12.  Design and Implementation of an Educational Partnership Between Community Pharmacists and Consumer Educators in Mental Health Care 
To design and implement an interactive education program to improve the skill and confidence of community pharmacists in providing pharmaceutical services to people with mental illnesses.
A literature review was conducted and key stakeholders were consulted to design a partnership that involved community pharmacists and consumer educators. The partnership was designed so that all participants shared equal status. This facilitated mutual recognition of each others' skills.
Four 2-hour training sessions were conducted over a 2-week period in March 2005. Seven pharmacists, 5 consumer educators, and 1 caregiver educator participated in the partnership. Pharmacists indicated that their participation caused them to reflect on their own medication counseling techniques. Consumer educators reported that speaking about their experiences aided their recovery.
Developing a better understanding and improved communication between community pharmacists and people with mental illnesses is an important aspect of facilitating a concordant approach to patient counseling. Implementing mental health education programs utilizing consumer educators in pharmacy schools is a promising area for further research.
PMCID: PMC1636921  PMID: 17149408
continuing education; patient counseling; community pharmacy; mental health care
13.  Community pharmacy services to optimise the use of medications for mental illness: a systematic review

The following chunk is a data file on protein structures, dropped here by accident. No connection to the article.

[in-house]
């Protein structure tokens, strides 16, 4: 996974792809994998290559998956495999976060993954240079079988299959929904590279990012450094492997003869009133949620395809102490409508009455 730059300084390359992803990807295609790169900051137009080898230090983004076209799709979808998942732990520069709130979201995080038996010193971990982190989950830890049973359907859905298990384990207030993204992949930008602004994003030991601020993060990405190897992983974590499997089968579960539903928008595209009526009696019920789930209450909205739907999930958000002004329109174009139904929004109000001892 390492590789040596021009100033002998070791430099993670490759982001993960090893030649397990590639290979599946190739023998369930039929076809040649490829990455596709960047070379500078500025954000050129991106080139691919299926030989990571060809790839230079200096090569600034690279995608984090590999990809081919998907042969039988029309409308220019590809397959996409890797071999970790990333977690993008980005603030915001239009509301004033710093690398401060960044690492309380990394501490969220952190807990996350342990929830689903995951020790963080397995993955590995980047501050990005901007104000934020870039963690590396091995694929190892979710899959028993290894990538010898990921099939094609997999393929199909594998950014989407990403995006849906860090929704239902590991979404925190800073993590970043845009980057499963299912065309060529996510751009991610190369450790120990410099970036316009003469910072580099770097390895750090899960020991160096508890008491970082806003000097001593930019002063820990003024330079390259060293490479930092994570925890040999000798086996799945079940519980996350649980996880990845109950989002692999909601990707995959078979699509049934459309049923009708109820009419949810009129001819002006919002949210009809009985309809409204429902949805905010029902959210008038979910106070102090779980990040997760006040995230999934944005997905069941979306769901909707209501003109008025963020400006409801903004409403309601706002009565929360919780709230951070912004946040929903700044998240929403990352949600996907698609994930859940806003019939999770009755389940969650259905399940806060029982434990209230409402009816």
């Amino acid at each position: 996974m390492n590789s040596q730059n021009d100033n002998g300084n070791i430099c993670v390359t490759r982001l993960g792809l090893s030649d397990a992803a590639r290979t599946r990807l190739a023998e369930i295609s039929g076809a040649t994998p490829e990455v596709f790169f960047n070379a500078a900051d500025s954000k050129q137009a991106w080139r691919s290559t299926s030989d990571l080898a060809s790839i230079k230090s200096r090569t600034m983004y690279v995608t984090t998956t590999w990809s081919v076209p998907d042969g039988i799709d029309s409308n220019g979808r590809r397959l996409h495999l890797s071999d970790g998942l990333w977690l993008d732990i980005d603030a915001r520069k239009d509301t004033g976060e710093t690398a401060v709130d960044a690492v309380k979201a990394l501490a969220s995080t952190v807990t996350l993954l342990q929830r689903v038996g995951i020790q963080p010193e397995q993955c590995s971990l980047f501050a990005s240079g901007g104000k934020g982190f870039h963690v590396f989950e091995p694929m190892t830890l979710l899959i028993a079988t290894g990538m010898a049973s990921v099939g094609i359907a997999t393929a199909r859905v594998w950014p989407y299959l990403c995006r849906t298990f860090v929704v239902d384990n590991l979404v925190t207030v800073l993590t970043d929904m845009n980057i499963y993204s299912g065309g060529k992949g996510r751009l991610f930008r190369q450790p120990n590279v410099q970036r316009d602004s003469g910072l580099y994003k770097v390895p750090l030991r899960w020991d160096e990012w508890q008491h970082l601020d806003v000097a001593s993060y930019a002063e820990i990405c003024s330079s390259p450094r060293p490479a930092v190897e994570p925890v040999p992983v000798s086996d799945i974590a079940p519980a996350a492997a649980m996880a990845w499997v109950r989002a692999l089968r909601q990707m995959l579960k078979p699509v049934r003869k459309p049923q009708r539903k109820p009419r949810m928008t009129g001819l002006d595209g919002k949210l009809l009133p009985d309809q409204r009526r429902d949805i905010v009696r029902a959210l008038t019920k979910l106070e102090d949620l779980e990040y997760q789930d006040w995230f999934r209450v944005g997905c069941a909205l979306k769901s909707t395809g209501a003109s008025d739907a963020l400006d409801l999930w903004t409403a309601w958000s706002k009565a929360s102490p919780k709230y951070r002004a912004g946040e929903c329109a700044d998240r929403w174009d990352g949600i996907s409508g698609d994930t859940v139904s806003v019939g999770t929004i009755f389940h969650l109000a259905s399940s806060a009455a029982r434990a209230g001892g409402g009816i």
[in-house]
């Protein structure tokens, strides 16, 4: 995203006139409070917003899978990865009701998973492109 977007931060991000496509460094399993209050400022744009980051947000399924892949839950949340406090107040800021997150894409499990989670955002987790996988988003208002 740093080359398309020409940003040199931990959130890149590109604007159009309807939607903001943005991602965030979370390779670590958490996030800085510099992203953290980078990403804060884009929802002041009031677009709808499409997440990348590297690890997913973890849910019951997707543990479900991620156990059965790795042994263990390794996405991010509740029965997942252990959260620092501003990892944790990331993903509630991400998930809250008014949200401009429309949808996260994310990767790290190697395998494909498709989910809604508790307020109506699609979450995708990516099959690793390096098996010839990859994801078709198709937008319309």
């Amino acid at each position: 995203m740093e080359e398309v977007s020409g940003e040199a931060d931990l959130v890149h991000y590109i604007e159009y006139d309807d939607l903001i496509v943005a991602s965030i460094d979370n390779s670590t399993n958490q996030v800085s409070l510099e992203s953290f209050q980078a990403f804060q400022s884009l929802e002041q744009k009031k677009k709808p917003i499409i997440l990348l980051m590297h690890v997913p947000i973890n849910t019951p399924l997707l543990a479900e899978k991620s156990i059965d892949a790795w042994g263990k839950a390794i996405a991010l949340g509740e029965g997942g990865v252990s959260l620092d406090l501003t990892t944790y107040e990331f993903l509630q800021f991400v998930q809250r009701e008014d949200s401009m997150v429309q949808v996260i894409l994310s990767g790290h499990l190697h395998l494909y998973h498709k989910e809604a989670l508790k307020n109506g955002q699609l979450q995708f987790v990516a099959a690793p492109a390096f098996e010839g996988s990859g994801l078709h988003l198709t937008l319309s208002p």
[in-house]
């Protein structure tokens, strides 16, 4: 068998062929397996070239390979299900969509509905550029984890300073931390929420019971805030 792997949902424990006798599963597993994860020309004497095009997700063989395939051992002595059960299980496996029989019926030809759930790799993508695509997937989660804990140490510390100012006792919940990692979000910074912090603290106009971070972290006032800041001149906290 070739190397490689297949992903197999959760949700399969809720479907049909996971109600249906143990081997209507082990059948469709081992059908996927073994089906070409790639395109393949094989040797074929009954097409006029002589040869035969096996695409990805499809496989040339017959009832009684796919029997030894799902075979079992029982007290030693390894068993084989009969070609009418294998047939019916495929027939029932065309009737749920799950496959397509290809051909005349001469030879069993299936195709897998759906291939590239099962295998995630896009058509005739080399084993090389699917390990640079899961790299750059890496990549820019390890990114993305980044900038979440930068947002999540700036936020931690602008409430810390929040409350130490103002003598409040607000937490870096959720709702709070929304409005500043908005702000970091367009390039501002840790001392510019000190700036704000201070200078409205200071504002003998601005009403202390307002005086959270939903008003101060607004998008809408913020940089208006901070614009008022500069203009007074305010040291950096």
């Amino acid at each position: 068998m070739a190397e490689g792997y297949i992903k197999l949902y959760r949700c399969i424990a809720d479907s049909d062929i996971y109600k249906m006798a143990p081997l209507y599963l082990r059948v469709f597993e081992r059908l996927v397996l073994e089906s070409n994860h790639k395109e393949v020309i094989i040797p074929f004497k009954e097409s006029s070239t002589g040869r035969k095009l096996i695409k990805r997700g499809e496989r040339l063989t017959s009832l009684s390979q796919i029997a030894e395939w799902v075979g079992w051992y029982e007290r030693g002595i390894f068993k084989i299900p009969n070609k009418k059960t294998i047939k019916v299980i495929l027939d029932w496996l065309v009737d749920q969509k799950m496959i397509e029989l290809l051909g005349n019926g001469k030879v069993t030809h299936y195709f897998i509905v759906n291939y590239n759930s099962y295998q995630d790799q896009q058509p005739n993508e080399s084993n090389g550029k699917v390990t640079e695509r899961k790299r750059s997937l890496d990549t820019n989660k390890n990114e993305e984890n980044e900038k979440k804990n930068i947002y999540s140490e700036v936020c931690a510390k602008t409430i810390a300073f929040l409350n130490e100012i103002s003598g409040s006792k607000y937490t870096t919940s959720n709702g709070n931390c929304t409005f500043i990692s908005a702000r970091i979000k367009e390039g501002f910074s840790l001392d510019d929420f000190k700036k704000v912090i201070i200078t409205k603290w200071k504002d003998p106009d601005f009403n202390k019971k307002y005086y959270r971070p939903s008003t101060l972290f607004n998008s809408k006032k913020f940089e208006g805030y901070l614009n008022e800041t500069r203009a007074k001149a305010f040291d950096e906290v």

The objective of this systematic review was to evaluate the impact of pharmacist delivered community-based services to optimise the use of medications for mental illness. Twenty-two controlled (randomised and non-randomised) studies of pharmacists' interventions in community and residential aged care settings identified in international scientific literature were included for review. Papers were assessed for study design, service recipient, country of origin, intervention type, number of participating pharmacists, methodological quality and outcome measurement. Three studies showed that pharmacists' medication counselling and treatment monitoring can improve adherence to antidepressant medications among those commencing treatment when calculated using an intention-to-treat analysis. Four trials demonstrated that pharmacist conducted medication reviews may reduce the number of potentially inappropriate medications prescribed to those at high risk of medication misadventure. The results of this review provide some evidence that pharmacists can contribute to optimising the use of medications for mental illness in the community setting. However, more well designed studies are needed to assess the impact of pharmacists as members of community mental health teams and as providers of comprehensive medicines information to people with schizophrenia and bipolar disorder
PMCID: PMC1345690  PMID: 16336646

Results 1-13 (13)